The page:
India's role in global politics draws increasing attention from the international community. Unprecedented economic growth, rising fundamentalism in national politics and the knife-edge of nuclear-fuelled tension with an unstable Islamic government in Pakistan are all bound up in Indian claims to geopolitical ascendance. At the same time, Central Asia has re-emerged as a site of international contestation or a 'new Great Game', with Russia, China and the US vying over security and energy interests in a politically unstable region. In this fresh and penetrating analysis of India's foreign policy, particularly on Central Asia, Emilian Kavalski illuminates India's international ambitions and capabilities, and its complex dynamics with great powers USA, China and Russia. India and Central Asia provides a timely and much-needed assessment of the foreign policy of a rising power. Drawing on theoretical perspectives in International Relations, Kavalski shows how India's foreign policy is intimately related to its domestic politics. The 1998 nuclear tests marked a decisive break in India's external affairs; policy formulations after the tests present a qualitatively different interpretation of the country's role in and the character of the post-Cold War system. Key to these new policy narratives is assertive posturing on the global stage, an idea built on several symbolic ideas or 'myths' used to justify foreign policy to a domestic audience, such as a new ideology of national strength (Hindutva) and a prevailing narrative of self-aggrandizement. The case of Central Asia is especially revealing on the influence of India's domestic mythmaking narratives on its foreign policy. Kavalski assesses the tension between assertiveness and regional cooperation in India's 'Look North' policy and provides a unique understanding of Indian perceptions of the emergence of a 'new Great Game' in the region. He also traces India's stance on the agency of Russia, China, the European Union, the USA and NATO in the region, with new insights not accessible through accounts of bilateral relations. India and Central Asia offers an indispensable account of the domestic sources of India's emerging international agency. It is essential for scholars, researchers and policy makers interested in the changing patterns of global politics and the roles that both India and Central Asia play in these transformations, and all those interested in Asian studies, political science, international relations and security studies more widely.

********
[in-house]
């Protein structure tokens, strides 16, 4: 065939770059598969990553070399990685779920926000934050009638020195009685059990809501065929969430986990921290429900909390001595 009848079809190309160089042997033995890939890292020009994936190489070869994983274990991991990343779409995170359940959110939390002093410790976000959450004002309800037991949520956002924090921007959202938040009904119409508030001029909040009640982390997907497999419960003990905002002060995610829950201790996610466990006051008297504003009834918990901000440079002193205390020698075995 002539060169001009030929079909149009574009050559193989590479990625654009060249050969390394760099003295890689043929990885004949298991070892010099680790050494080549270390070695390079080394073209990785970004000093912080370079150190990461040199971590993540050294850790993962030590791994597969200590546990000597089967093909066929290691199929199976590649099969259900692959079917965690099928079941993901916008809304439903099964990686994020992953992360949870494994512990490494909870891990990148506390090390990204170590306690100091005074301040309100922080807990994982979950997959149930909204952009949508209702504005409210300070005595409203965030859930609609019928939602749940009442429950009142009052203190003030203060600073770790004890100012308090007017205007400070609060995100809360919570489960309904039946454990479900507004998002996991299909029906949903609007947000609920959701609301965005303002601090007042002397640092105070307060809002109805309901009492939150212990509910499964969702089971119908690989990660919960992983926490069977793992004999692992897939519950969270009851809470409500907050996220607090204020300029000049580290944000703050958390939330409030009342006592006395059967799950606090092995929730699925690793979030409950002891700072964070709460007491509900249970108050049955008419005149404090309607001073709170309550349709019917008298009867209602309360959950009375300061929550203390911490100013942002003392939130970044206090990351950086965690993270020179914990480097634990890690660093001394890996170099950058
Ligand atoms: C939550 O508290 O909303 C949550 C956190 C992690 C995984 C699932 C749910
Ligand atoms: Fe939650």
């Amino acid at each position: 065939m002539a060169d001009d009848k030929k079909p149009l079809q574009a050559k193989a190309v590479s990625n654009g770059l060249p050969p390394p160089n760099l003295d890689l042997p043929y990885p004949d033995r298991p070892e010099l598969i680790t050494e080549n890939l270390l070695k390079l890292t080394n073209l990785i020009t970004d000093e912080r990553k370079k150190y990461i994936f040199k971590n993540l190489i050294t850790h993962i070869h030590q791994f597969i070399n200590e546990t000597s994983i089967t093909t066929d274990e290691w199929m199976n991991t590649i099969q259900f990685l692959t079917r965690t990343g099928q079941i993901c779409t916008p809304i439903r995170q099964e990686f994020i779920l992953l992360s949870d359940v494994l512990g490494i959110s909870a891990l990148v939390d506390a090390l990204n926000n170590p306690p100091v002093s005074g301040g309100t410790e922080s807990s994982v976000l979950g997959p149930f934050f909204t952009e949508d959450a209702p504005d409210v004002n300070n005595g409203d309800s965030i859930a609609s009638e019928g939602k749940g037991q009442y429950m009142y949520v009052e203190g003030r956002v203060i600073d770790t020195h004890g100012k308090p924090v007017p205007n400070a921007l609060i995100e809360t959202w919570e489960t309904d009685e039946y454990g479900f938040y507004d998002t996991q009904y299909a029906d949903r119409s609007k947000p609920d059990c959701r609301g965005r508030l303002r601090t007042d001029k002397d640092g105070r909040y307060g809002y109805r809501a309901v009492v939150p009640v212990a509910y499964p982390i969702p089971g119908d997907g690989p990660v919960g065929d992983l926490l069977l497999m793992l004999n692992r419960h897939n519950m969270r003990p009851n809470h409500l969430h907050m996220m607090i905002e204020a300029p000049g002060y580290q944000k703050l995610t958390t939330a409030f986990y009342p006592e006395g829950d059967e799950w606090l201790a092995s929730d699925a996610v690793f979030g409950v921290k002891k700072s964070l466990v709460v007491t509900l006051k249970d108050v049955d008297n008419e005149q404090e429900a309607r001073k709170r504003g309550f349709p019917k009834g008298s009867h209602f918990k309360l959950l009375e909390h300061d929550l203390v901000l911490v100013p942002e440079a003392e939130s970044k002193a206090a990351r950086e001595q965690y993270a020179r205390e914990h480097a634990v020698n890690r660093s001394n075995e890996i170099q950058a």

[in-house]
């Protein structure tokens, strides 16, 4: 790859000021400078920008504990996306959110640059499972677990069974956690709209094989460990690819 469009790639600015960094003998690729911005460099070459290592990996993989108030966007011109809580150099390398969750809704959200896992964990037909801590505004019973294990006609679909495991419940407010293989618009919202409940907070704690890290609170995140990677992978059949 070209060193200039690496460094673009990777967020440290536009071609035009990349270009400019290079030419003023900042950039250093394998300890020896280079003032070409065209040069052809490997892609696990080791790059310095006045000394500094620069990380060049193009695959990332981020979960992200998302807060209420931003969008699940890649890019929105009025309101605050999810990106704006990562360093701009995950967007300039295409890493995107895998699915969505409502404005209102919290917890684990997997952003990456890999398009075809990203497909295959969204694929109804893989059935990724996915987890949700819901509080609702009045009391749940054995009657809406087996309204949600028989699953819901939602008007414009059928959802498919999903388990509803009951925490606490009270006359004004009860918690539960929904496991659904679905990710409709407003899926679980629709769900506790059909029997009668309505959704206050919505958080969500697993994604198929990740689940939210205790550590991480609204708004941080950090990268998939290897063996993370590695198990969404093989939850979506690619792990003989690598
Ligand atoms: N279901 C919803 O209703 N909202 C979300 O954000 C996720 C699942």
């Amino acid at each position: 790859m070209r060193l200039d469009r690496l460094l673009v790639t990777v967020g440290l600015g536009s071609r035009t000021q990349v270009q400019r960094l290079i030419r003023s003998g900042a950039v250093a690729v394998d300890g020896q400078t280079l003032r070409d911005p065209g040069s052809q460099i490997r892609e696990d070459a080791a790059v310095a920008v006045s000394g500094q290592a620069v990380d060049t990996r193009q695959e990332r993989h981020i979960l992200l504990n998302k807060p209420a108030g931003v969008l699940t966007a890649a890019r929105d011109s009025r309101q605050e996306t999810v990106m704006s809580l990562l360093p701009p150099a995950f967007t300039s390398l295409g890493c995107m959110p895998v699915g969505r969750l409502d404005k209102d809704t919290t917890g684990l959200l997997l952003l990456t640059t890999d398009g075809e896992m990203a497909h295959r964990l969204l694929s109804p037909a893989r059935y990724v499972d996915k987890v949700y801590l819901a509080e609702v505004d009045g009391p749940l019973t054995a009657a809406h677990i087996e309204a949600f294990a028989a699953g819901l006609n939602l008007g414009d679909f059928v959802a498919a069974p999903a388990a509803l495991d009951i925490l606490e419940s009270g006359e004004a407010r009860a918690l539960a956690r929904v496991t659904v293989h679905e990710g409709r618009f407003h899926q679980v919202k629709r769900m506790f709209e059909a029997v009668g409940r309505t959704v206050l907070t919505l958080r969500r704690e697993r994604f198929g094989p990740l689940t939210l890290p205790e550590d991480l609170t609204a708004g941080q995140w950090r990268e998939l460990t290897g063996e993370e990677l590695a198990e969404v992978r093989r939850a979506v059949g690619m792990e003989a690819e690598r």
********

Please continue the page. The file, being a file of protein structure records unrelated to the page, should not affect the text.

India and Central Asia
The International Relations of a Rising Power